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Banking capital adequacy ratios, once the domain of banking specialists are set to become centre stage for the gold market as well as the wider economy. In response to the global banking crisis the rules are to be tig..

29 May 2012

By Ross Norman
Forgive the hyperbole in the headline but we wanted to get your attention as something quite profound is happening that could propel gold to record new highs. Yes, potentially the biggest thing since the birth of the gold ETF and the liberalisation of the Chinese gold market in 2003. A decade on and we have grounds for saying that gold may well see a significant leg higher... the big new thing in gold. I'll explain...

Banking capital adequacy ratios, once the domain of banking specialists are set to become centre stage for the gold market as well as the wider economy. In response to the global banking crisis the rules are to be tightened in terms of the assets that banks must hold and this is potentially going to very much favour gold. The Basel Committee for Bank Supervision (or BCBS) as part of the BIS are arguably the highest authority in banking supervision and it is their role to define capital requirements through the forthcoming Basel III rules.

In short, they are meeting to consider making gold a Tier 1 asset for commercial banks with 100% weighting rather than a Tier 3 asset with just a 50% risk weighting as it does today. At the same time they are set to increase the amount of capital banks must set aside as well. A double win potentially.

Hitherto banks have been much dis-incentivised to hold gold while being encouraged to hold arguably riskier assets such as equity capital, currencies and debt instruments, none of which have fared too well in the crisis. With this potential change in capital adequacy requirements. bank purchases of gold would drive up its value relative to other high quality qualifying assets, increasing its desirability for regulatory purposes further. This should result in gold being re-priced to bring it on a par with all other high quality assets.

Currently banks have to have core Tier 1 capital ratio of 4% of which will rise to 6% from the beginning of next year. In addition to its store of value merits, central to the argument in favour of gold as a bank reserve is its countercyclical nature to most other assets in that it tends to be inversely correlated. Gold is ideal as it bears no credit risk. it involves no other counterparty and it is no one's liability. It is a reserve asset diversifier if you like.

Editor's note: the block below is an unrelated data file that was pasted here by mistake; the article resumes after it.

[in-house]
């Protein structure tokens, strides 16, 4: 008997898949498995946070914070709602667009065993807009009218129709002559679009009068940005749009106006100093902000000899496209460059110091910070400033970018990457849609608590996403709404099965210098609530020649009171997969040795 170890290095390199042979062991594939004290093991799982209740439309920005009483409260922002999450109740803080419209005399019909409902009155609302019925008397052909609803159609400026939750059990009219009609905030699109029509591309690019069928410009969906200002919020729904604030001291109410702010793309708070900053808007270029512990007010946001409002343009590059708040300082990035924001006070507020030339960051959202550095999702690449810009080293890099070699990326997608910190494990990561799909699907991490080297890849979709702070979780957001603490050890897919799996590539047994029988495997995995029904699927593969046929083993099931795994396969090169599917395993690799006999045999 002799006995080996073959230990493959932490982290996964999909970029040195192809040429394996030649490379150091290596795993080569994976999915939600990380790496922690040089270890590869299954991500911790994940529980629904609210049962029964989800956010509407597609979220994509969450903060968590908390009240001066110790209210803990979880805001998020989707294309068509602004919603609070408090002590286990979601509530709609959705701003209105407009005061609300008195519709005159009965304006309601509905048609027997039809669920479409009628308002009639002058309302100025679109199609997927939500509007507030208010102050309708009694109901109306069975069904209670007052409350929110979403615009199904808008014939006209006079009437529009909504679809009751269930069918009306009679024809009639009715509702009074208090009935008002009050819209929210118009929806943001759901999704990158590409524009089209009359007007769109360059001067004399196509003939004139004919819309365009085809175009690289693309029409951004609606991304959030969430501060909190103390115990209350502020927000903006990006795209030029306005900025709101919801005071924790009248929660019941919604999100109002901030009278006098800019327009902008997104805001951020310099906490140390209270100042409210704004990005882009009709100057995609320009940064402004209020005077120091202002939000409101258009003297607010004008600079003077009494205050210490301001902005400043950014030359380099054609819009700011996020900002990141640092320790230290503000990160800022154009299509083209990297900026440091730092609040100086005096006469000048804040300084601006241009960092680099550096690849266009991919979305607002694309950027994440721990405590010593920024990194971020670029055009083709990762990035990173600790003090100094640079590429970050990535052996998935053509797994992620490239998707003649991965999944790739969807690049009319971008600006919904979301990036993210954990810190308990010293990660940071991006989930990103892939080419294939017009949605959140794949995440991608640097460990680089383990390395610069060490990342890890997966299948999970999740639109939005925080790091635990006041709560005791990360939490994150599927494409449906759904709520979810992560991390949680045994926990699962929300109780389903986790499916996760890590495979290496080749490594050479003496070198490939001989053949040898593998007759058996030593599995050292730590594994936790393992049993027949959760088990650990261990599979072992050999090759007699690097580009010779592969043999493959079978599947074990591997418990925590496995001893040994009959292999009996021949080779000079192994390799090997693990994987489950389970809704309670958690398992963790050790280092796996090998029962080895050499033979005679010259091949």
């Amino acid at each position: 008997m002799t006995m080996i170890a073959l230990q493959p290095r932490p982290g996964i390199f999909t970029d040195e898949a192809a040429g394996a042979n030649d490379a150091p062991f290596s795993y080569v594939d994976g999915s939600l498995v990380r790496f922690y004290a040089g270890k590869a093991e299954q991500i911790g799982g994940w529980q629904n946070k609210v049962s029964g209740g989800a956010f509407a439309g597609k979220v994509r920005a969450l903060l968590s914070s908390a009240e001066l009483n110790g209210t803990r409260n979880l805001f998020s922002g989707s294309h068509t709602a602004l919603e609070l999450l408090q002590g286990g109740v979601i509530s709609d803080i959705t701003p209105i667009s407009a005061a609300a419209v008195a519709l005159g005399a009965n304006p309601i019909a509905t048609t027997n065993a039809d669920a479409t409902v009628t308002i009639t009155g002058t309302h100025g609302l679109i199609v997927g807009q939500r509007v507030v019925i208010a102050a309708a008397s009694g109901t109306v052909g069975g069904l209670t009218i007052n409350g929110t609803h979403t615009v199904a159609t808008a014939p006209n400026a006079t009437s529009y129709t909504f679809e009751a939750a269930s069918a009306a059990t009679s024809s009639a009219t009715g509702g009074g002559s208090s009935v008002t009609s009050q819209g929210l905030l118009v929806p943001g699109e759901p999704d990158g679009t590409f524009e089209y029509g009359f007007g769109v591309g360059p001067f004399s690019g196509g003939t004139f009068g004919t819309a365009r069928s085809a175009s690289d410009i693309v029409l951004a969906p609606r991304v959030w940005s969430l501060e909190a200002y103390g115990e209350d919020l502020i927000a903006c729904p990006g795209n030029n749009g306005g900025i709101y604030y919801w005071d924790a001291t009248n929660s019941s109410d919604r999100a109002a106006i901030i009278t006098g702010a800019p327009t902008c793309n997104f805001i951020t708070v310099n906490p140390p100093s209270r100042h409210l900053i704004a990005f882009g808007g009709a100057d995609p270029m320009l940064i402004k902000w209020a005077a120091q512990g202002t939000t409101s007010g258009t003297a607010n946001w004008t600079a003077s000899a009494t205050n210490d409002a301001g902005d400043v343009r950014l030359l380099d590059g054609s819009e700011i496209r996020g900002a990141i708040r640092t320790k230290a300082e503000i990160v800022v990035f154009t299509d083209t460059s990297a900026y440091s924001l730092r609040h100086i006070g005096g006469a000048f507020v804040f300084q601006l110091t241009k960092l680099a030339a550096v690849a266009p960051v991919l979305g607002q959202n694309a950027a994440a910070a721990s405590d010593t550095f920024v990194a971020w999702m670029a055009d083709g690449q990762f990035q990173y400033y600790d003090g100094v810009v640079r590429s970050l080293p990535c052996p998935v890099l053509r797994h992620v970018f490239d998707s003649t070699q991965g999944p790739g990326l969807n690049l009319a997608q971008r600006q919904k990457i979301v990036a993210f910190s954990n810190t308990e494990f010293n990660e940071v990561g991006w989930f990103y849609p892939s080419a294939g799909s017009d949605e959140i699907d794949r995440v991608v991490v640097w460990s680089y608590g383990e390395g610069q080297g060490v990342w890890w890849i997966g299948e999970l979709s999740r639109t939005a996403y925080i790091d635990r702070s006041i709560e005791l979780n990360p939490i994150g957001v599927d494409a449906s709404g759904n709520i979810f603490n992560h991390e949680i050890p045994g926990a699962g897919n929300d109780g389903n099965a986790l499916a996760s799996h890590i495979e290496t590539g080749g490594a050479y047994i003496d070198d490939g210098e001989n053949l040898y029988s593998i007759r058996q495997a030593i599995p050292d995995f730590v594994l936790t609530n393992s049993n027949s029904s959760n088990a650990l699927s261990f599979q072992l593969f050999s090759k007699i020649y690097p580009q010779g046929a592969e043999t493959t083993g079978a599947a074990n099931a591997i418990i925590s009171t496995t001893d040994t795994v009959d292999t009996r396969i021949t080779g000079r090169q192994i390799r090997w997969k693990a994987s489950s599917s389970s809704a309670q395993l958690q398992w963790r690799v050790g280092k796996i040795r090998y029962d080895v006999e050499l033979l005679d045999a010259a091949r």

This is a treble win for gold - it would be a major endorsement of its role in preserving wealth and as a store of value from the highest financial authority, it would lead to significant purchases of gold by major financial institutions and it would lead to a reappraisal of its value with respect to other Tier 1 capital such as quality sovereign debt. Under the new rules gold could become a very significantly larger proportion of a reserve pool which is about to grow very much larger.

The 2 questions that come to my mind are when and how much metal - on timing Basel III kicks in from January 2013 with a further tightening in capital adequacy ratios in 2018. That said, it is not yet clear when gold's re-rating to Tier 1 might take place.

In terms of amount of gold that could be purchased that is harder still - if we thought that say 2% of total current Tier 1 capital held by commercial banks globally might be converted into gold (forgetting for a moment about the increases in capital yet to be seen) - this would suggest that 2% of the $4,276 bn would be converted to gold. That is equivalent to $85 bn in gold which at current market prices is equivalent to 1,700 tonnes of gold.

Another way of looking at this is to consider that commercial banks would be holding gold for precisely the same reason that central banks do - and the largest 110 central banks in the world have 16% of their reserves as gold - as such a figure of just 2% is really quite a modest expectation - ultimately it will be a question of price and expectations of price change that would determine the rate of uptake in the short term.

For those anxiously about the lacklustre market - this could well promise to be game-changer of epic proportions.

(The author is CEO of Sharps Pixley, London) 


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